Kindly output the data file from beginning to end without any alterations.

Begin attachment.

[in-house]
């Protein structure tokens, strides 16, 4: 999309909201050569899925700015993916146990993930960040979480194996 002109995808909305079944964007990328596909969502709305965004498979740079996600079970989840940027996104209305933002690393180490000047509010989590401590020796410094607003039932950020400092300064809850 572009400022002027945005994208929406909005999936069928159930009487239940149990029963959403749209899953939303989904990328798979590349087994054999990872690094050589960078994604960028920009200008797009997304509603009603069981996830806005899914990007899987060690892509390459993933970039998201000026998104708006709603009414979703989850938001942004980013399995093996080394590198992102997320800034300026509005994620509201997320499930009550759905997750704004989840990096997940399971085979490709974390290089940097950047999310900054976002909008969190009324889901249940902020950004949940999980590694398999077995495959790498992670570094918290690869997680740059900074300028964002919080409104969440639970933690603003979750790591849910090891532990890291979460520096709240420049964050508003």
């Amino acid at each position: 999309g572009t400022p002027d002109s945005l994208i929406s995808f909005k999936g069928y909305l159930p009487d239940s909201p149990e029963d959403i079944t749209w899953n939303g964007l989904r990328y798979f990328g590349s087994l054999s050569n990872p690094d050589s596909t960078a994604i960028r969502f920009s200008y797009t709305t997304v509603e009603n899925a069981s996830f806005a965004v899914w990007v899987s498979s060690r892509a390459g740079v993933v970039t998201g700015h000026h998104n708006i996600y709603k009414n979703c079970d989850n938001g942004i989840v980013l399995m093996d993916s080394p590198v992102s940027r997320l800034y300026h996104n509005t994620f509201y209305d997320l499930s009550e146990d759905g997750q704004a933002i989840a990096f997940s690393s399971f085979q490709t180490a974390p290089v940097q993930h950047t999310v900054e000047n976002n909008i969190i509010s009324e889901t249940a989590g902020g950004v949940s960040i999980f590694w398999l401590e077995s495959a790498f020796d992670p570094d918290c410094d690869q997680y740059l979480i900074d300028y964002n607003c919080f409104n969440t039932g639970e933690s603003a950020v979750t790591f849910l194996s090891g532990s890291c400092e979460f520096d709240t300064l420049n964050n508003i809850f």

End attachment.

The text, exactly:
[in-house]
């Protein structure tokens, strides 16, 4: 999309909201050569899925700015993916146990993930960040979480194996 002109995808909305079944964007990328596909969502709305965004498979740079996600079970989840940027996104209305933002690393180490000047509010989590401590020796410094607003039932950020400092300064809850 572009400022002027945005994208929406909005999936069928159930009487239940149990029963959403749209899953939303989904990328798979590349087994054999990872690094050589960078994604960028920009200008797009997304509603009603069981996830806005899914990007899987060690892509390459993933970039998201000026998104708006709603009414979703989850938001942004980013399995093996080394590198992102997320800034300026509005994620509201997320499930009550759905997750704004989840990096997940399971085979490709974390290089940097950047999310900054976002909008969190009324889901249940902020950004949940999980590694398999077995495959790498992670570094918290690869997680740059900074300028964002919080409104969440639970933690603003979750790591849910090891532990890291979460520096709240420049964050508003």
């Amino acid at each position: 999309g572009t400022p002027d002109s945005l994208i929406s995808f909005k999936g069928y909305l159930p009487d239940s909201p149990e029963d959403i079944t749209w899953n939303g964007l989904r990328y798979f990328g590349s087994l054999s050569n990872p690094d050589s596909t960078a994604i960028r969502f920009s200008y797009t709305t997304v509603e009603n899925a069981s996830f806005a965004v899914w990007v899987s498979s060690r892509a390459g740079v993933v970039t998201g700015h000026h998104n708006i996600y709603k009414n979703c079970d989850n938001g942004i989840v980013l399995m093996d993916s080394p590198v992102s940027r997320l800034y300026h996104n509005t994620f509201y209305d997320l499930s009550e146990d759905g997750q704004a933002i989840a990096f997940s690393s399971f085979q490709t180490a974390p290089v940097q993930h950047t999310v900054e000047n976002n909008i969190i509010s009324e889901t249940a989590g902020g950004v949940s960040i999980f590694w398999l401590e077995s495959a790498f020796d992670p570094d918290c410094d690869q997680y740059l979480i900074d300028y964002n607003c919080f409104n969440t039932g639970e933690s603003a950020v979750t790591f849910l194996s090891g532990s890291c400092e979460f520096d709240t300064l420049n964050n508003i809850f």